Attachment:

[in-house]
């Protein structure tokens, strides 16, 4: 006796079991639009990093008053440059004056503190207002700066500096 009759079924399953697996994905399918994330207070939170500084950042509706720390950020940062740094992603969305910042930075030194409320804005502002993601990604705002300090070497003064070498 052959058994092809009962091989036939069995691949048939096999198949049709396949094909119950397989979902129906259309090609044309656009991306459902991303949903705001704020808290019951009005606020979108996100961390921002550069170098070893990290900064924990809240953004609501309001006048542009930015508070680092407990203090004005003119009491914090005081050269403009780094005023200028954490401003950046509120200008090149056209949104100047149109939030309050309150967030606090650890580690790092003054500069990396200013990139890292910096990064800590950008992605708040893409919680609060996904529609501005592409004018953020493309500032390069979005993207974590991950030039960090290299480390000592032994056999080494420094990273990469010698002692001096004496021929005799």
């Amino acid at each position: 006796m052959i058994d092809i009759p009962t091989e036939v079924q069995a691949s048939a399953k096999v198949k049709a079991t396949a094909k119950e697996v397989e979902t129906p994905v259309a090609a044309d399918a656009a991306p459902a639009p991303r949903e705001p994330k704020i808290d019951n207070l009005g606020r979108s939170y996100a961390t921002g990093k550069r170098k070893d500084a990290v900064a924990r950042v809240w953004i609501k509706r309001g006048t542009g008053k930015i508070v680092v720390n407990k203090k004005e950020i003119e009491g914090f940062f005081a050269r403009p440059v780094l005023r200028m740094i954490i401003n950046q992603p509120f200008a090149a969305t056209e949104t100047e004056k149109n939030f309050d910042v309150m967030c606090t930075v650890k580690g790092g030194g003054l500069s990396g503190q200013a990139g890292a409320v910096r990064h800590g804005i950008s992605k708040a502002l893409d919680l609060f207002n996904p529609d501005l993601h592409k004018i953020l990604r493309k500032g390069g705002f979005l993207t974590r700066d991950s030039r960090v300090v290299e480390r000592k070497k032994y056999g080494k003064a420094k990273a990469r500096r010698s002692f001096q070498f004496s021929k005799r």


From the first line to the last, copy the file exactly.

[in-house]
């Protein structure tokens, strides 16, 4: 006796079991639009990093008053440059004056503190207002700066500096 009759079924399953697996994905399918994330207070939170500084950042509706720390950020940062740094992603969305910042930075030194409320804005502002993601990604705002300090070497003064070498 052959058994092809009962091989036939069995691949048939096999198949049709396949094909119950397989979902129906259309090609044309656009991306459902991303949903705001704020808290019951009005606020979108996100961390921002550069170098070893990290900064924990809240953004609501309001006048542009930015508070680092407990203090004005003119009491914090005081050269403009780094005023200028954490401003950046509120200008090149056209949104100047149109939030309050309150967030606090650890580690790092003054500069990396200013990139890292910096990064800590950008992605708040893409919680609060996904529609501005592409004018953020493309500032390069979005993207974590991950030039960090290299480390000592032994056999080494420094990273990469010698002692001096004496021929005799």
């Amino acid at each position: 006796m052959i058994d092809i009759p009962t091989e036939v079924q069995a691949s048939a399953k096999v198949k049709a079991t396949a094909k119950e697996v397989e979902t129906p994905v259309a090609a044309d399918a656009a991306p459902a639009p991303r949903e705001p994330k704020i808290d019951n207070l009005g606020r979108s939170y996100a961390t921002g990093k550069r170098k070893d500084a990290v900064a924990r950042v809240w953004i609501k509706r309001g006048t542009g008053k930015i508070v680092v720390n407990k203090k004005e950020i003119e009491g914090f940062f005081a050269r403009p440059v780094l005023r200028m740094i954490i401003n950046q992603p509120f200008a090149a969305t056209e949104t100047e004056k149109n939030f309050d910042v309150m967030c606090t930075v650890k580690g790092g030194g003054l500069s990396g503190q200013a990139g890292a409320v910096r990064h800590g804005i950008s992605k708040a502002l893409d919680l609060f207002n996904p529609d501005l993601h592409k004018i953020l990604r493309k500032g390069g705002f979005l993207t974590r700066d991950s030039r960090v300090v290299e480390r000592k070497k032994y056999g080494k003064a420094k990273a990469r500096r010698s002692f001096q070498f004496s021929k005799r």